When most people think about preventing water pollution, they probably picture sewage plants and factories, spilling gunk into a river or lake. But according to the Environmental Protection Agency (EPA) and the Clean Water Act (CWA), overturned dirt in a farmer’s field is technically the same thing as that noxious gunk: pollution.
The CWA was intended to keep our nation’s water supplies clean and protected from pollution, so it defines many different substances, chemicals, and acts that can pollute water. But along with actual things that could be harmful to the environment, the CWA defines dirt as a “pollutant.”
There are likely many bureaucratic reasons why the government would claim that it makes sense to consider dirt “pollution.” For example: dumped dirt can pollute actual waterways (nobody should just be filling in navigable rivers by dumping truckloads of dirt in them), but the Clean Water Act rightly requires permits and imposes conditions on such things.
Yet one major side effect of considering dirt a pollutant is that doing so allows the government to regulate a farmer’s field in the same way that it would regulate chemicals being dumped in a river. This means that many farmers have been forced to pay exorbitant fines and go through years of court battles simply for plowing their fields.
For example, California farmer Jack LaPant is currently being sued by the Trump administration for plowing his property to grow wheat on it. He faces millions in penalties for plowing the dirt on his farm. His neighbor John Duarte had to pay $1.1 million to settle similar charges for which Trump administration officials threatened him with over $40 million in liability.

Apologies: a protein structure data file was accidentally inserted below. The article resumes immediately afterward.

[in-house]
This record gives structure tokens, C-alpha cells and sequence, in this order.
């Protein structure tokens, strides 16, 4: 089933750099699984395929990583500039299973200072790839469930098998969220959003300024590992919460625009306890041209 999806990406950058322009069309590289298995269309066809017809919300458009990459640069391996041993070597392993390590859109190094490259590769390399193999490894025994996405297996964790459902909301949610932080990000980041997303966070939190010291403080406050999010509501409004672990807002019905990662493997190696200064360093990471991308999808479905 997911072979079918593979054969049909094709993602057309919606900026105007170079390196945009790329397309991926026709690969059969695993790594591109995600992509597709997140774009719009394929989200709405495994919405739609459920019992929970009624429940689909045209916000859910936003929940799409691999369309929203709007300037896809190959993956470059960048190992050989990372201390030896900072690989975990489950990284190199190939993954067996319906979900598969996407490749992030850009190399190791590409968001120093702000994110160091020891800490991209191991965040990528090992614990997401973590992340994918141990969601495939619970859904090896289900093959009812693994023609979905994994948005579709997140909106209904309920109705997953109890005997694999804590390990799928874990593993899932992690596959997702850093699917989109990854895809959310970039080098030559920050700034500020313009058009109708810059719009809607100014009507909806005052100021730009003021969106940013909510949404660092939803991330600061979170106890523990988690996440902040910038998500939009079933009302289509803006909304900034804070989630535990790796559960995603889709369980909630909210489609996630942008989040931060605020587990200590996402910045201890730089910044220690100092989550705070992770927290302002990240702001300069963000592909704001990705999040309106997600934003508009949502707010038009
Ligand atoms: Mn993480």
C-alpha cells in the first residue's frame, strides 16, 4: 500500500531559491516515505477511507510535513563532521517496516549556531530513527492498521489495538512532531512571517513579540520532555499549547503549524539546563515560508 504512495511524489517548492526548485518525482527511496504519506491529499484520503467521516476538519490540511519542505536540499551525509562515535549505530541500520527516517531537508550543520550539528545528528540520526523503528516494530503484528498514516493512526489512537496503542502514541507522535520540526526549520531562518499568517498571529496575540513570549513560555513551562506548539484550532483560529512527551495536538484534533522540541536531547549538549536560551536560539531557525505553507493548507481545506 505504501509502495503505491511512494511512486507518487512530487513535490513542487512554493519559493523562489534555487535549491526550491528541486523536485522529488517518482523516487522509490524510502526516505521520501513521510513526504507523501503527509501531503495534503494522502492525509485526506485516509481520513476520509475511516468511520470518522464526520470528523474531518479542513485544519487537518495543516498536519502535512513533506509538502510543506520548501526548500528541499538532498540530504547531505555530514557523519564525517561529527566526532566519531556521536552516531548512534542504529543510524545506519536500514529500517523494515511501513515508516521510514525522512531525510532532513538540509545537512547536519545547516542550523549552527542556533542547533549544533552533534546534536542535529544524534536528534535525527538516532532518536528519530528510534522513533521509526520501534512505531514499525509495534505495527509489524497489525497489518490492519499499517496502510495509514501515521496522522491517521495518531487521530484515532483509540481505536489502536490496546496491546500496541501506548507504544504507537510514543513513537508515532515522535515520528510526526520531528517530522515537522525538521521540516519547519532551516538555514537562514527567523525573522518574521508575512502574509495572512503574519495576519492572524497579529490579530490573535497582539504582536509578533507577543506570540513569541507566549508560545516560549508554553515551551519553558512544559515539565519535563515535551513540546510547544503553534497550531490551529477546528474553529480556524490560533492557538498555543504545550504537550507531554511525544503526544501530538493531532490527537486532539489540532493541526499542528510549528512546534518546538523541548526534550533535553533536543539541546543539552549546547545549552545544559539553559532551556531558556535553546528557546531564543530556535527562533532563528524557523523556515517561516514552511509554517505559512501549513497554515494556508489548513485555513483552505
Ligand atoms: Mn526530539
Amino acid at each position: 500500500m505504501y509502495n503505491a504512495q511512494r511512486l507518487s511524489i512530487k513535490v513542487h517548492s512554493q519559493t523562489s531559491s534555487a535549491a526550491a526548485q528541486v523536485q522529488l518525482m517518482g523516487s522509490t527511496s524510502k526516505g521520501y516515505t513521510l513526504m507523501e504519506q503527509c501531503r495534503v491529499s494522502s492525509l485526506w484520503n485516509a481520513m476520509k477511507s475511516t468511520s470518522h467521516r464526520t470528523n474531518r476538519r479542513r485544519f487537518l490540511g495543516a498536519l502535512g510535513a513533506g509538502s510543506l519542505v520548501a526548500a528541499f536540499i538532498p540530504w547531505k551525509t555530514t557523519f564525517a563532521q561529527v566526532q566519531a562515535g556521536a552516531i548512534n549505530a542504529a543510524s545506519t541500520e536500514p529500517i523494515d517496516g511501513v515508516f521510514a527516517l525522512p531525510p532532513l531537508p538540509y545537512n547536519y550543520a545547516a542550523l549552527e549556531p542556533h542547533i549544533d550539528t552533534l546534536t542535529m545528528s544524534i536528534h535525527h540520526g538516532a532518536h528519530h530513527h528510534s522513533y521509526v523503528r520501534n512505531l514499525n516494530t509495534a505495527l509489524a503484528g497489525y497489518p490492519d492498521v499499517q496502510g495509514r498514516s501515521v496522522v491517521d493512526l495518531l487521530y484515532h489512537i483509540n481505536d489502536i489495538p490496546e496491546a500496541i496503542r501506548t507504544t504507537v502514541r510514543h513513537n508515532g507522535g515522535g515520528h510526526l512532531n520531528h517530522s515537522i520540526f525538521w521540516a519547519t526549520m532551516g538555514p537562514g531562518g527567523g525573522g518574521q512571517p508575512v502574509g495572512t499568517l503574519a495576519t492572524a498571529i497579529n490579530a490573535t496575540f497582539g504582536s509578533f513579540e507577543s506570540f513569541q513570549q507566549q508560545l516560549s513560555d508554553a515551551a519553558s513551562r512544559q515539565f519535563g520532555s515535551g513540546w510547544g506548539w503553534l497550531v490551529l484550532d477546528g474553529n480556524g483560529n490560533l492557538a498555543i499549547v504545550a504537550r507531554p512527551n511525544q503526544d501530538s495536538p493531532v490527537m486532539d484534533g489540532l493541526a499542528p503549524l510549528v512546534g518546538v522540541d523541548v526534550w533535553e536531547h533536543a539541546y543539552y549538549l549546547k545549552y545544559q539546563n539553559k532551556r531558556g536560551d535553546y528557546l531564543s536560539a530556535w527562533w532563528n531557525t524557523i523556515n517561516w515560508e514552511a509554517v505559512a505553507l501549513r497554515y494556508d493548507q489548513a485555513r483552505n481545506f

Yet plowed soil is as far from pollution as one can get. In fact, plowed soil actually makes the ground healthier and more productive. But the law says dirt is pollution. And in the EPA’s view, when you move dirt 4 inches from point A on a farm to point B, you polluted point B. And the EPA frequently issues enforcement orders and files federal lawsuits seeking millions in penalties from farmers for simply plowing their fields.
All in the name of “fighting pollution.”
The EPA treats small family farmers or someone building a home the same as massive cases of pollution. The reality is that they’re not the same, and treating them as such violates people’s property rights while harming the mission of protecting the environment. Yet there are solutions to this problem. Federal courts can clarify that plowing a farm does not pollute that farm, such as in Jack LaPant’s case. For its part, Congress could clarify that plowing dirt to make it grow plants better is not “pollution.” And the Trump administration could live up to its reputation for regulatory reform by not suing farmers for millions of dollars for plowing their farms.
We all want clean water. The EPA should stick to preventing actual water pollution, stop pretending that farm dirt pollutes farms, and leave the farmers alone.